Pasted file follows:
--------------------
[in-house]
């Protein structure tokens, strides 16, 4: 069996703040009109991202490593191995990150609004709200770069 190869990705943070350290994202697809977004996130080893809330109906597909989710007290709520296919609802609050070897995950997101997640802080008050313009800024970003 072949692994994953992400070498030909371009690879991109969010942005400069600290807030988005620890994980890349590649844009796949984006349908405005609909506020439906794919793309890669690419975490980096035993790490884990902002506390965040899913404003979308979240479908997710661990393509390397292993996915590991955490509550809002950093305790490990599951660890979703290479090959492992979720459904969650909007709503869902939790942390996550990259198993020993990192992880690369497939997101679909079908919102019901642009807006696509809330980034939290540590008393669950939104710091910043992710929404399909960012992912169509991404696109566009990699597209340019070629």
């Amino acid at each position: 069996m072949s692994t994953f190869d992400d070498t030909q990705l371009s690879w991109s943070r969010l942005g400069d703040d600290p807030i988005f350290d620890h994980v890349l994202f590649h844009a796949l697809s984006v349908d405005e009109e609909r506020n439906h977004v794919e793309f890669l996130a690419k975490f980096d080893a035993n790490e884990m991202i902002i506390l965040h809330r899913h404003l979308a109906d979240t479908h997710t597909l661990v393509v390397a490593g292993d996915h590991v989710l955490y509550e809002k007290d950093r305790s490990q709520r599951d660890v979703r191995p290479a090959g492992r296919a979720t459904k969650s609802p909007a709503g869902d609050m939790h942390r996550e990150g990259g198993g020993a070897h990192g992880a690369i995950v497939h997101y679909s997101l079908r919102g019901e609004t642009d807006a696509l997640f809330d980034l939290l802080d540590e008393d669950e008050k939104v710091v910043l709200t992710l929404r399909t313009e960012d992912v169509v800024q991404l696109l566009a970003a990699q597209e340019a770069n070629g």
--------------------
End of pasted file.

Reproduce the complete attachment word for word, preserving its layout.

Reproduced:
[in-house]
């Protein structure tokens, strides 16, 4: 069996703040009109991202490593191995990150609004709200770069 190869990705943070350290994202697809977004996130080893809330109906597909989710007290709520296919609802609050070897995950997101997640802080008050313009800024970003 072949692994994953992400070498030909371009690879991109969010942005400069600290807030988005620890994980890349590649844009796949984006349908405005609909506020439906794919793309890669690419975490980096035993790490884990902002506390965040899913404003979308979240479908997710661990393509390397292993996915590991955490509550809002950093305790490990599951660890979703290479090959492992979720459904969650909007709503869902939790942390996550990259198993020993990192992880690369497939997101679909079908919102019901642009807006696509809330980034939290540590008393669950939104710091910043992710929404399909960012992912169509991404696109566009990699597209340019070629």
């Amino acid at each position: 069996m072949s692994t994953f190869d992400d070498t030909q990705l371009s690879w991109s943070r969010l942005g400069d703040d600290p807030i988005f350290d620890h994980v890349l994202f590649h844009a796949l697809s984006v349908d405005e009109e609909r506020n439906h977004v794919e793309f890669l996130a690419k975490f980096d080893a035993n790490e884990m991202i902002i506390l965040h809330r899913h404003l979308a109906d979240t479908h997710t597909l661990v393509v390397a490593g292993d996915h590991v989710l955490y509550e809002k007290d950093r305790s490990q709520r599951d660890v979703r191995p290479a090959g492992r296919a979720t459904k969650s609802p909007a709503g869902d609050m939790h942390r996550e990150g990259g198993g020993a070897h990192g992880a690369i995950v497939h997101y679909s997101l079908r919102g019901e609004t642009d807006a696509l997640f809330d980034l939290l802080d540590e008393d669950e008050k939104v710091v910043l709200t992710l929404r399909t313009e960012d992912v169509v800024q991404l696109l566009a970003a990699q597209e340019a770069n070629g």